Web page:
Semi Heavy Metal - How does one restore a vintage metal file?
June 30, 2017 12:59 PM   Subscribe

I just bought a cute little "File a Way" file box by Steelmaster on eBay. Not sure if I'll just want to patch her up a bit and keep the vintage look or if she'll need a new paint job. Would appreciate tips on both options, since I've never worked on metal items before. If it matters the dimensions are: 8x6x6 with each drawer measuring 1.5 inches in height. I plan to use it for mailing supplies, stamps, postcard sleeves, etc.
posted by mulcahy to Home & Garden (7 answers total) 1 user marked this as a favorite
 
I would try and get away with painting over the current paint rather than stripping it off. Stripping paint is no fun.

I would try to gently pry loose the logo on the top of the file; you might try heating with a hair-drier to assist. If it doesn't come off easily carefully cover it in low-tack painters tape. Make sure to burnish the edges of the painters tape to ensure good adhesion.

Take the drawers out of the file, and use some steel wool and give the whole file and all the drawers a good rub down, focusing on any spots that have surface rust.

Wipe the whole box down with rubbing alcohol to remove dust and grease. Paint the whole thing with a rust resistant metal primer (something like Rust-Oleum Filler Primer Spray Paint). With spray-paint you want to do several THIN coats. Wait 24 hours and then use some 600 grit sandpaper to gently sand the imperfections in the paint. Do one more THIN coat of primer and wait 24 hours, and then you can paint it with the color of your choice.
posted by gregr at 1:46 PM on June 30, 2017 [2 favorites]


I have seen this kind of thing completely stripped to bare shiny metal and left that way, maybe with some kind of oil finish or metal sealer. This gives you a nice industrial look, like these file cabinets.

If you go that way you would want to avoid doing anything to the label at the top which is terrific just as is. You can use a paint stripper or take it to an auto body shop and have them sandblast it.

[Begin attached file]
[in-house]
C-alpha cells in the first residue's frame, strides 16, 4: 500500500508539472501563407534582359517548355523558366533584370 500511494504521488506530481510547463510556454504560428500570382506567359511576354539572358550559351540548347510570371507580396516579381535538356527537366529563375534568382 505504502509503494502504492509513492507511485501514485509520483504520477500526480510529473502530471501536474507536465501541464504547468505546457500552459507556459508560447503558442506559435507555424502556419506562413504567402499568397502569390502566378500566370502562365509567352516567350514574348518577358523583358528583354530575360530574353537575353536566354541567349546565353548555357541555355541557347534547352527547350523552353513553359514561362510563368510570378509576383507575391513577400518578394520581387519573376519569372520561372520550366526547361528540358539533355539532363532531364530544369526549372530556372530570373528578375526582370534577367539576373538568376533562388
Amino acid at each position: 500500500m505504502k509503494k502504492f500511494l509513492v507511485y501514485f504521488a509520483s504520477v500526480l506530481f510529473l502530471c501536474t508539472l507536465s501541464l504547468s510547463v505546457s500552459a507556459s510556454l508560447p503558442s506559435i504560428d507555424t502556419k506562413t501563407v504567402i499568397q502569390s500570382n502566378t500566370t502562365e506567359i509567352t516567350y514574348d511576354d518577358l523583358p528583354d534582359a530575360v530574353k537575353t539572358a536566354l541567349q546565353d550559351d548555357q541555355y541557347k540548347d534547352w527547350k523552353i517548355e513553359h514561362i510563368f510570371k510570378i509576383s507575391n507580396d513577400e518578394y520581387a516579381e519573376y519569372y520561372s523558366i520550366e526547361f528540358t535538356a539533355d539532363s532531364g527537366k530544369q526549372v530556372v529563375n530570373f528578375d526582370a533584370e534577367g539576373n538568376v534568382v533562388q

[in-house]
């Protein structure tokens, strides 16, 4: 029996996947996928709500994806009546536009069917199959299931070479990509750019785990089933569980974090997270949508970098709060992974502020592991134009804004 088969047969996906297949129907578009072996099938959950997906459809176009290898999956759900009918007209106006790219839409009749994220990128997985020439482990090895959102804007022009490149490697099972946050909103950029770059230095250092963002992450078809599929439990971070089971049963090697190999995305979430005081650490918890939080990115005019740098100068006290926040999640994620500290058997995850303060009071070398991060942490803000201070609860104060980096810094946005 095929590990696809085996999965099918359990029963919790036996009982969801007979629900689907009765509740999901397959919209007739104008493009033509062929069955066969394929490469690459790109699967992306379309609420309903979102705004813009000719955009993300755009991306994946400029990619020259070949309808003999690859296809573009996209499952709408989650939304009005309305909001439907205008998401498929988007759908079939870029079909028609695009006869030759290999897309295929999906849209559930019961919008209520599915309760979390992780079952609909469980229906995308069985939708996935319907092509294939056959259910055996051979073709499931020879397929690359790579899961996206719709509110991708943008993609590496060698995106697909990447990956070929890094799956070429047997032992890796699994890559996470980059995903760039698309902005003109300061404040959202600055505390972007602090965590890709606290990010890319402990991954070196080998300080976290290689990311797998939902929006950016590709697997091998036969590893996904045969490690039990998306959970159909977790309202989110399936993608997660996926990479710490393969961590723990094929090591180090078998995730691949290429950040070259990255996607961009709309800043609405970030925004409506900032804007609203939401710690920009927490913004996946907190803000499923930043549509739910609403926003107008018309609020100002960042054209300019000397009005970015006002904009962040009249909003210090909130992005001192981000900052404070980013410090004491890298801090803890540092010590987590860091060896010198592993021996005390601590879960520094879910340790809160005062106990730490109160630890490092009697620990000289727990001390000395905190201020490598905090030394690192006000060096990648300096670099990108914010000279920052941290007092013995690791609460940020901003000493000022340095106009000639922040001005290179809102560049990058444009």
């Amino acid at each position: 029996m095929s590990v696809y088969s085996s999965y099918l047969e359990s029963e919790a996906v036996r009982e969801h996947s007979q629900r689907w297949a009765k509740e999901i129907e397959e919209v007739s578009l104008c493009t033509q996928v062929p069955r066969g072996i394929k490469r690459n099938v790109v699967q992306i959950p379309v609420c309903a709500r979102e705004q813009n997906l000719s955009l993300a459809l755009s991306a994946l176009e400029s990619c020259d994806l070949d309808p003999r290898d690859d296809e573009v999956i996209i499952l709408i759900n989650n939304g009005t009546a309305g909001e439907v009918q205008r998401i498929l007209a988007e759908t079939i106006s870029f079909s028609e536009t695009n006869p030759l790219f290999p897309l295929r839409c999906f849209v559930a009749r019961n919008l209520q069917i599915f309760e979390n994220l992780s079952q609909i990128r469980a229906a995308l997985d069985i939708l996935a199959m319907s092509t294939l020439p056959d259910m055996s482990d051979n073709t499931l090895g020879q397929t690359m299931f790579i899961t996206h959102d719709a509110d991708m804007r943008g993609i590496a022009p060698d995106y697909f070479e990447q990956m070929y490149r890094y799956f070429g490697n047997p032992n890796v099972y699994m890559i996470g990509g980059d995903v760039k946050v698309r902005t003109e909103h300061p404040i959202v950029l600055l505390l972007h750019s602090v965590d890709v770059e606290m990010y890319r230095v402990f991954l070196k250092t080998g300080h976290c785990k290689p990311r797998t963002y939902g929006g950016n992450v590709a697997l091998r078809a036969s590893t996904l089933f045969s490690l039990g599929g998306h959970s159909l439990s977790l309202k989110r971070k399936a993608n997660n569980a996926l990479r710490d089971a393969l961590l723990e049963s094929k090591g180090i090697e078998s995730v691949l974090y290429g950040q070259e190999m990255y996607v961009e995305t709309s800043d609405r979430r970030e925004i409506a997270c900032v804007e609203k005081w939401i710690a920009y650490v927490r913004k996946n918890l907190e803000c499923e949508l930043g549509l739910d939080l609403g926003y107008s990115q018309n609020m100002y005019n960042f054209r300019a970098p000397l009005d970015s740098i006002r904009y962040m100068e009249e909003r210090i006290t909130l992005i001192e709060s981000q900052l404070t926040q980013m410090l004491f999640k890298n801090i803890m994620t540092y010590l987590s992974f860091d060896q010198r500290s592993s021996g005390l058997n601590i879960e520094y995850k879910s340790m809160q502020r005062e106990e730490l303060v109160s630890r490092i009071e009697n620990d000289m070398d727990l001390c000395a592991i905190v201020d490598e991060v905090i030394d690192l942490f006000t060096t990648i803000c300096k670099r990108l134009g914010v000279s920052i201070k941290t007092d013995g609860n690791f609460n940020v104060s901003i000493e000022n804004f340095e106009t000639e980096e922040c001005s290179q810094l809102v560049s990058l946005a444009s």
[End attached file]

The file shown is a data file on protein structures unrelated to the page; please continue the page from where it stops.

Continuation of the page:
posted by beagle at 1:52 PM on June 30, 2017 [2 favorites]


If you like the way it looks now, you could give it a few thin coats of clear spray lacquer. It will be shiny or matte, depending on what type you use. Test it on the bottom to see if you like it.
posted by H21 at 2:20 PM on June 30, 2017 [2 favorites]


Another option would be to clean it up and finish it with some paste wax. That should help keep the corrosion from spreading and add a little shine.
posted by exogenous at 5:27 PM on June 30, 2017 [3 favorites]


great answers so far, I'd err toward not stripping, from an antique/museum perspective.
posted by SaltySalticid at 5:40 PM on June 30, 2017 [1 favorite]


, from an antique/museum perspective.

...from that perspective, it's not worth anything much, especially if your plan is to keep it and use it. So do what you want with it.

I've never done this, but I've heard that auto body/collision shops can do jobs like this - from stripping to finish -
quickly and easily and at less than it might cost you to take the time to prep and paint it.
posted by Miko at 6:16 PM on June 30, 2017


...from that perspective, it's not worth anything much,
Ha, of course you're 100% right. I just meant if the old look/feel was something OP really liked, i.e. the valuation of apparent age/patina etc.
posted by SaltySalticid at 6:53 PM on June 30, 2017 [1 favorite]


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